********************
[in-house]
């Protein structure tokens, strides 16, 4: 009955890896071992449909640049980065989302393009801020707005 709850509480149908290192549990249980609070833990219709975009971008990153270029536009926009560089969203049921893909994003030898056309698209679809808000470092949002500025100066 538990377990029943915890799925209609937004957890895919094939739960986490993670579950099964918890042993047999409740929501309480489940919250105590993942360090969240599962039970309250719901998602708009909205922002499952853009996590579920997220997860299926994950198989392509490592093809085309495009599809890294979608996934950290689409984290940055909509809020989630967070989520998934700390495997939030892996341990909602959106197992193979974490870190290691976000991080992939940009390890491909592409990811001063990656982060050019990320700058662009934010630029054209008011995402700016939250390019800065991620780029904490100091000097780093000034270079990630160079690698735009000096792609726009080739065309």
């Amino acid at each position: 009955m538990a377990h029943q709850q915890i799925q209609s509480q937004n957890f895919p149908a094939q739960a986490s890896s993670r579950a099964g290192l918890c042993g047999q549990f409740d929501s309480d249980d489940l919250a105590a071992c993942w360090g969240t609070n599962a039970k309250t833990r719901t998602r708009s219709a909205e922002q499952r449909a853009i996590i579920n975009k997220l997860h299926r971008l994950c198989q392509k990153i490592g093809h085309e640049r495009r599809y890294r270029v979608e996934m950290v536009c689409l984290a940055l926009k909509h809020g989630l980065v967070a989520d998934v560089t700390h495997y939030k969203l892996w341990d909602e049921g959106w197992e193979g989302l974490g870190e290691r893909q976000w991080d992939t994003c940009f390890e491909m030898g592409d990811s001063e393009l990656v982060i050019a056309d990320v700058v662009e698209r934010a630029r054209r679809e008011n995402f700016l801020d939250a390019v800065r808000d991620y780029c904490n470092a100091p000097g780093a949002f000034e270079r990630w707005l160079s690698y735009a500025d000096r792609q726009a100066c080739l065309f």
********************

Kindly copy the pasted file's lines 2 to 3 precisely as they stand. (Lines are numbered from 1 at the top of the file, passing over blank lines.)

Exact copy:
């Protein structure tokens, strides 16, 4: 009955890896071992449909640049980065989302393009801020707005 709850509480149908290192549990249980609070833990219709975009971008990153270029536009926009560089969203049921893909994003030898056309698209679809808000470092949002500025100066 538990377990029943915890799925209609937004957890895919094939739960986490993670579950099964918890042993047999409740929501309480489940919250105590993942360090969240599962039970309250719901998602708009909205922002499952853009996590579920997220997860299926994950198989392509490592093809085309495009599809890294979608996934950290689409984290940055909509809020989630967070989520998934700390495997939030892996341990909602959106197992193979974490870190290691976000991080992939940009390890491909592409990811001063990656982060050019990320700058662009934010630029054209008011995402700016939250390019800065991620780029904490100091000097780093000034270079990630160079690698735009000096792609726009080739065309």
């Amino acid at each position: 009955m538990a377990h029943q709850q915890i799925q209609s509480q937004n957890f895919p149908a094939q739960a986490s890896s993670r579950a099964g290192l918890c042993g047999q549990f409740d929501s309480d249980d489940l919250a105590a071992c993942w360090g969240t609070n599962a039970k309250t833990r719901t998602r708009s219709a909205e922002q499952r449909a853009i996590i579920n975009k997220l997860h299926r971008l994950c198989q392509k990153i490592g093809h085309e640049r495009r599809y890294r270029v979608e996934m950290v536009c689409l984290a940055l926009k909509h809020g989630l980065v967070a989520d998934v560089t700390h495997y939030k969203l892996w341990d909602e049921g959106w197992e193979g989302l974490g870190e290691r893909q976000w991080d992939t994003c940009f390890e491909m030898g592409d990811s001063e393009l990656v982060i050019a056309d990320v700058v662009e698209r934010a630029r054209r679809e008011n995402f700016l801020d939250a390019v800065r808000d991620y780029c904490n470092a100091p000097g780093a949002f000034e270079r990630w707005l160079s690698y735009a500025d000096r792609q726009a100066c080739l065309f």